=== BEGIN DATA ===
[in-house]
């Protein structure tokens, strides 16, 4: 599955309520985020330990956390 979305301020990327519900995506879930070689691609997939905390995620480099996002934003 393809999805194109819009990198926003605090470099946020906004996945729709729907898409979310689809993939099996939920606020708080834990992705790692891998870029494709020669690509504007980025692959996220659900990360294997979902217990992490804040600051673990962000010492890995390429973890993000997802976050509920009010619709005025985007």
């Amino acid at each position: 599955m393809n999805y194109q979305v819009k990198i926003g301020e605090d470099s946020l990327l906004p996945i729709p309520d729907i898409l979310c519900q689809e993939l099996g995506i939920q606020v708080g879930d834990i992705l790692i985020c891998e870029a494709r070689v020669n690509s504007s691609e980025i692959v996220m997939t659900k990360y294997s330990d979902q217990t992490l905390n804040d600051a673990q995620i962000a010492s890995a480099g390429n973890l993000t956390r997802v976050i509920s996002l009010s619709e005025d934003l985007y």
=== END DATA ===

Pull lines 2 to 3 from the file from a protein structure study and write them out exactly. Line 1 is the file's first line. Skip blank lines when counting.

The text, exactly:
């Protein structure tokens, strides 16, 4: 599955309520985020330990956390 979305301020990327519900995506879930070689691609997939905390995620480099996002934003 393809999805194109819009990198926003605090470099946020906004996945729709729907898409979310689809993939099996939920606020708080834990992705790692891998870029494709020669690509504007980025692959996220659900990360294997979902217990992490804040600051673990962000010492890995390429973890993000997802976050509920009010619709005025985007």
């Amino acid at each position: 599955m393809n999805y194109q979305v819009k990198i926003g301020e605090d470099s946020l990327l906004p996945i729709p309520d729907i898409l979310c519900q689809e993939l099996g995506i939920q606020v708080g879930d834990i992705l790692i985020c891998e870029a494709r070689v020669n690509s504007s691609e980025i692959v996220m997939t659900k990360y294997s330990d979902q217990t992490l905390n804040d600051a673990q995620i962000a010492s890995a480099g390429n973890l993000t956390r997802v976050i509920s996002l009010s619709e005025d934003l985007y």